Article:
I would not argue with the numbers you discuss. I think it comes back to your ‘does it still makes sense? question. In other words, to determine what you want to base your decision on. If it’s ’I want as much insurance as I can get,’ that is one way; if you want to make a prudent purchase, that’s maybe another. Incidentally, I notice in the article the suggestion to possibly delay enrollment for a while. I think that is generally unwise because the penalty will be costly especially over time, likely to be more expensive in the long run. However, in a case like yours, high income in the early years, might be different. But how many retirees are in that fortunate situation?

  3. Guest says:

    Standard option, self only is not $134.66 per month, it is $187.18.  Where do you get your figures?  I wish it were only that much.  Each year it goes up and without the COLA, my monthly check goes down.  Over the past few years, my check is almost $50 less.  What a rip off!

    • Guest says:

      This article was written in 2008 when standard option, self only was actually $134.66 per month.

    • BledDry says:

      Definitely a rip off considering you paid around 5% (1-7.65) of your paycheck to Medicare over the previous 40 years of your life. (Employer contributions are part of your paycheck, who cares where the money comes from)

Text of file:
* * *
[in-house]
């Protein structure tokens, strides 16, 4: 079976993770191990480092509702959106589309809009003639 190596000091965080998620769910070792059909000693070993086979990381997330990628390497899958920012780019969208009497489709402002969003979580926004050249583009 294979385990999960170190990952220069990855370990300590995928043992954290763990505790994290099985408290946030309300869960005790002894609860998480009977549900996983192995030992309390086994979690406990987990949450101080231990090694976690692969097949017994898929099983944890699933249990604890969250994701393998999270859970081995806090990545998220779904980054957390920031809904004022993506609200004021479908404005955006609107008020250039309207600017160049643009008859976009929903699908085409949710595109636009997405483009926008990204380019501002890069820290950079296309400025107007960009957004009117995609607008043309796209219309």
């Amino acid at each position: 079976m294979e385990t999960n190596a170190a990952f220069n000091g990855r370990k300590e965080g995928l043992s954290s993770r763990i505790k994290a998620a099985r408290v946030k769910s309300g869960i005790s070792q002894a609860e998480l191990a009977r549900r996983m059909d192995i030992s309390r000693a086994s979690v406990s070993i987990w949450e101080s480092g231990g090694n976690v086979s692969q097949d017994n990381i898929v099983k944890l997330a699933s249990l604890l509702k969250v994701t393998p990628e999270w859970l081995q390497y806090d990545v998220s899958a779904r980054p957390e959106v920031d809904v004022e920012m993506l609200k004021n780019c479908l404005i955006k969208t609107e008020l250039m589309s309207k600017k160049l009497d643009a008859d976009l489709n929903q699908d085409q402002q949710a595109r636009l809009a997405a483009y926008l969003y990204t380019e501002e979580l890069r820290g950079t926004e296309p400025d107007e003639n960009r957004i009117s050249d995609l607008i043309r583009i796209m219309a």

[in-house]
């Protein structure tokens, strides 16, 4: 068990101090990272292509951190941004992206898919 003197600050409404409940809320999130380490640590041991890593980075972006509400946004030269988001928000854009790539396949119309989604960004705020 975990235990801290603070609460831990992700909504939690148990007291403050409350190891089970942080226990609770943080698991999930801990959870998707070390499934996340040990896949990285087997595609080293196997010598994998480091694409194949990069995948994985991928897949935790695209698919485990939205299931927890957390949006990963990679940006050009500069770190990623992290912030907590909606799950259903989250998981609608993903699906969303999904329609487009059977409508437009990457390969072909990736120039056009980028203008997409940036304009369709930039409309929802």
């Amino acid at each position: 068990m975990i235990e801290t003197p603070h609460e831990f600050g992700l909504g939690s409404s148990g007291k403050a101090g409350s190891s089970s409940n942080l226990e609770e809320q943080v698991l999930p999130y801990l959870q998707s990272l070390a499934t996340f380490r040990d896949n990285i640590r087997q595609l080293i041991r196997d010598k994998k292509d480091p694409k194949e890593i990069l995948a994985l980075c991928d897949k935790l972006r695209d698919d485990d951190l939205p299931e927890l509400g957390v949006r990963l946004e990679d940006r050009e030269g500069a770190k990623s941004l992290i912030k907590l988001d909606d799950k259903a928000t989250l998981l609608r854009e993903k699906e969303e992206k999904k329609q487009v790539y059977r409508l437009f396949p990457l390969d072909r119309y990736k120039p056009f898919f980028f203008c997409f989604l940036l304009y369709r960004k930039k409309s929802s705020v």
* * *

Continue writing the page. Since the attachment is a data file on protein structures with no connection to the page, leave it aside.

Even at a low $25,000 a year, $1250 X 40 years = $50,000 you gave the government ALREADY. Why does Part B cost ANYTHING?Average private health insurance premium ~$3000 a year.

  4. Benmiller2 says:

    I am a retired federal employee and kept my Blue Cross and Blue Shield Standard. I also have Medicare Part B.

    Until this year I have not had to pay any copays. This year doctors are requiring me to pay a copay.

    Has something changed or are the doctors wrong?

    • Retired says:

      My first guess would be your provider does not accept Medicare assignment (but does accept patients with Medicare). In this case, provider can charge up to 15% more than the Medicare rate. To check this, review your fehb notification form to see if there are comments on this subject. Also, assuming provider has billed up to the extra 15% allowed, the amount of your out of pocket payment would be equal to .15 x the amount in the plan allowance column.

      Another indicator of this would be if provider does not bill Medicare directly.

      Please make an additional post as I would be interested in learning what you find.

  5. Casantry L Griffin says:

    I’m not there yet (59 years old) but this is a lot of confusion on when you have to sign up for Medicare Part B. A co-worker who recently retired (12/10, age 66, married, TriCare for Life) was already paying the monthly Medicare premium for a little over a year because they said if he didn’t, he would be penalized 10% for every month he did not pay the premium. He was FERS which makes him receive SS but I was previousy CSRS and I paid the Medicare Tax which made me eligible for Medicare(?) I am now a FERS/Transfer so what happens if I don’t pay the Medicare premium when I turn 65 if I am still working? They force you (taken from pay) to pay the tax so you can get Part B, now they are saying if you don’t pay the tax they will take away your SS!!! Why do we have to have Medicae Part B when we have an excellent healthcare plan from our job?